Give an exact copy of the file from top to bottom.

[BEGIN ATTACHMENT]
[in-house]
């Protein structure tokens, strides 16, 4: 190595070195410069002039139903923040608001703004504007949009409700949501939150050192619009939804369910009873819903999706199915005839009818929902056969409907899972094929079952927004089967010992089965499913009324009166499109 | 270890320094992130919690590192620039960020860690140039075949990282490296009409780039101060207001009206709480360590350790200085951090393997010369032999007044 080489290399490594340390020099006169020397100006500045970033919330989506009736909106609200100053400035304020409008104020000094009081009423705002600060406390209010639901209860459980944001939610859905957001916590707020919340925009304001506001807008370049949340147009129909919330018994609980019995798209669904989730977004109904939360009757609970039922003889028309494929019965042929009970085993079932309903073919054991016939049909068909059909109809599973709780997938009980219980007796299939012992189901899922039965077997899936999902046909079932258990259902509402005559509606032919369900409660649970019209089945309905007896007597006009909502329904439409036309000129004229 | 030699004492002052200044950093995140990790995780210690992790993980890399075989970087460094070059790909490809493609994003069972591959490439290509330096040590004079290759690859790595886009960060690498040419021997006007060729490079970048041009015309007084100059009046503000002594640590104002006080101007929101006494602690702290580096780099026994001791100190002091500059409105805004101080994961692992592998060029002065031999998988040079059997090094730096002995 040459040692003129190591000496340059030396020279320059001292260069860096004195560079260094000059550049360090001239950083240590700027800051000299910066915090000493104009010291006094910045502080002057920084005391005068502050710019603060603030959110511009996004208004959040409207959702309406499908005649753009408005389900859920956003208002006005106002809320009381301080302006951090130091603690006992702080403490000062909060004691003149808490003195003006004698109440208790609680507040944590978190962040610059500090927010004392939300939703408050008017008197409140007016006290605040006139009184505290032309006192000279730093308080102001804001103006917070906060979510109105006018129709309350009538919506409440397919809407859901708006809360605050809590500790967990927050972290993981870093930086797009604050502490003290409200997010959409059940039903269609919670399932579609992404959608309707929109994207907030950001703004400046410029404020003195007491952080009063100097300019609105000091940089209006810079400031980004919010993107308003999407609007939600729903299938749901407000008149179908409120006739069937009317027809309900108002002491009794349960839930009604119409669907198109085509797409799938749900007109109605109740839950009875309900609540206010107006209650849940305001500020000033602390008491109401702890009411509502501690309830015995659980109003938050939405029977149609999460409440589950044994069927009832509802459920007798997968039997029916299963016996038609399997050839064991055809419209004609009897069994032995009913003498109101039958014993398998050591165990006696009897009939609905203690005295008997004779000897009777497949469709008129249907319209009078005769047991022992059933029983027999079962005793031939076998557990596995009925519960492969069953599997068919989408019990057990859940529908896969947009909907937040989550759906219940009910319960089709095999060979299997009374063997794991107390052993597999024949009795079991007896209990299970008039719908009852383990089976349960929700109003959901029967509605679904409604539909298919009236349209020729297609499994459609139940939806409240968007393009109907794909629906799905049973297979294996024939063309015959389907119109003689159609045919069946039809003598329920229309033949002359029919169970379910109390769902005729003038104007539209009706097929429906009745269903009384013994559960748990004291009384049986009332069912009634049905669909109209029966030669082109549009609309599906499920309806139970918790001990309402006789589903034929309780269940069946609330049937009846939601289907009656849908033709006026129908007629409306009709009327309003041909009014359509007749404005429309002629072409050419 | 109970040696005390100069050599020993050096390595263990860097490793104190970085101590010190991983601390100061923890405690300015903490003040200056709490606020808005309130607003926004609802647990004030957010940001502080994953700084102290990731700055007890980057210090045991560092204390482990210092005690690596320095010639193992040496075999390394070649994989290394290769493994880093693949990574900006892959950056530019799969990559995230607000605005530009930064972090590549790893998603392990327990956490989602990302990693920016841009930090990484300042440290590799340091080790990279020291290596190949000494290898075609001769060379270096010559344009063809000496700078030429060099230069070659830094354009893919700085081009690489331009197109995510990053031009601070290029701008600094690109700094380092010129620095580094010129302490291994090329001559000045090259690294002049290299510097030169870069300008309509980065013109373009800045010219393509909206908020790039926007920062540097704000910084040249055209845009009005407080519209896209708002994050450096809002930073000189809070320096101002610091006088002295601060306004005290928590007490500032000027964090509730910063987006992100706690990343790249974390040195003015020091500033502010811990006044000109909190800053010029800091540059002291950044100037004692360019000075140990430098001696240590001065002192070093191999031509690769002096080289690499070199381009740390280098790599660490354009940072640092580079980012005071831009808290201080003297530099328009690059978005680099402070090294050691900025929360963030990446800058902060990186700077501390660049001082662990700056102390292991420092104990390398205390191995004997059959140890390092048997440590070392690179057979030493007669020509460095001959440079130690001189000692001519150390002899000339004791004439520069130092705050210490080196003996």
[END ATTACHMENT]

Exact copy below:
[in-house]
């Protein structure tokens, strides 16, 4: 190595070195410069002039139903923040608001703004504007949009409700949501939150050192619009939804369910009873819903999706199915005839009818929902056969409907899972094929079952927004089967010992089965499913009324009166499109 | 270890320094992130919690590192620039960020860690140039075949990282490296009409780039101060207001009206709480360590350790200085951090393997010369032999007044 080489290399490594340390020099006169020397100006500045970033919330989506009736909106609200100053400035304020409008104020000094009081009423705002600060406390209010639901209860459980944001939610859905957001916590707020919340925009304001506001807008370049949340147009129909919330018994609980019995798209669904989730977004109904939360009757609970039922003889028309494929019965042929009970085993079932309903073919054991016939049909068909059909109809599973709780997938009980219980007796299939012992189901899922039965077997899936999902046909079932258990259902509402005559509606032919369900409660649970019209089945309905007896007597006009909502329904439409036309000129004229 | 030699004492002052200044950093995140990790995780210690992790993980890399075989970087460094070059790909490809493609994003069972591959490439290509330096040590004079290759690859790595886009960060690498040419021997006007060729490079970048041009015309007084100059009046503000002594640590104002006080101007929101006494602690702290580096780099026994001791100190002091500059409105805004101080994961692992592998060029002065031999998988040079059997090094730096002995 040459040692003129190591000496340059030396020279320059001292260069860096004195560079260094000059550049360090001239950083240590700027800051000299910066915090000493104009010291006094910045502080002057920084005391005068502050710019603060603030959110511009996004208004959040409207959702309406499908005649753009408005389900859920956003208002006005106002809320009381301080302006951090130091603690006992702080403490000062909060004691003149808490003195003006004698109440208790609680507040944590978190962040610059500090927010004392939300939703408050008017008197409140007016006290605040006139009184505290032309006192000279730093308080102001804001103006917070906060979510109105006018129709309350009538919506409440397919809407859901708006809360605050809590500790967990927050972290993981870093930086797009604050502490003290409200997010959409059940039903269609919670399932579609992404959608309707929109994207907030950001703004400046410029404020003195007491952080009063100097300019609105000091940089209006810079400031980004919010993107308003999407609007939600729903299938749901407000008149179908409120006739069937009317027809309900108002002491009794349960839930009604119409669907198109085509797409799938749900007109109605109740839950009875309900609540206010107006209650849940305001500020000033602390008491109401702890009411509502501690309830015995659980109003938050939405029977149609999460409440589950044994069927009832509802459920007798997968039997029916299963016996038609399997050839064991055809419209004609009897069994032995009913003498109101039958014993398998050591165990006696009897009939609905203690005295008997004779000897009777497949469709008129249907319209009078005769047991022992059933029983027999079962005793031939076998557990596995009925519960492969069953599997068919989408019990057990859940529908896969947009909907937040989550759906219940009910319960089709095999060979299997009374063997794991107390052993597999024949009795079991007896209990299970008039719908009852383990089976349960929700109003959901029967509605679904409604539909298919009236349209020729297609499994459609139940939806409240968007393009109907794909629906799905049973297979294996024939063309015959389907119109003689159609045919069946039809003598329920229309033949002359029919169970379910109390769902005729003038104007539209009706097929429906009745269903009384013994559960748990004291009384049986009332069912009634049905669909109209029966030669082109549009609309599906499920309806139970918790001990309402006789589903034929309780269940069946609330049937009846939601289907009656849908033709006026129908007629409306009709009327309003041909009014359509007749404005429309002629072409050419 | 109970040696005390100069050599020993050096390595263990860097490793104190970085101590010190991983601390100061923890405690300015903490003040200056709490606020808005309130607003926004609802647990004030957010940001502080994953700084102290990731700055007890980057210090045991560092204390482990210092005690690596320095010639193992040496075999390394070649994989290394290769493994880093693949990574900006892959950056530019799969990559995230607000605005530009930064972090590549790893998603392990327990956490989602990302990693920016841009930090990484300042440290590799340091080790990279020291290596190949000494290898075609001769060379270096010559344009063809000496700078030429060099230069070659830094354009893919700085081009690489331009197109995510990053031009601070290029701008600094690109700094380092010129620095580094010129302490291994090329001559000045090259690294002049290299510097030169870069300008309509980065013109373009800045010219393509909206908020790039926007920062540097704000910084040249055209845009009005407080519209896209708002994050450096809002930073000189809070320096101002610091006088002295601060306004005290928590007490500032000027964090509730910063987006992100706690990343790249974390040195003015020091500033502010811990006044000109909190800053010029800091540059002291950044100037004692360019000075140990430098001696240590001065002192070093191999031509690769002096080289690499070199381009740390280098790599660490354009940072640092580079980012005071831009808290201080003297530099328009690059978005680099402070090294050691900025929360963030990446800058902060990186700077501390660049001082662990700056102390292991420092104990390398205390191995004997059959140890390092048997440590070392690179057979030493007669020509460095001959440079130690001189000692001519150390002899000339004791004439520069130092705050210490080196003996």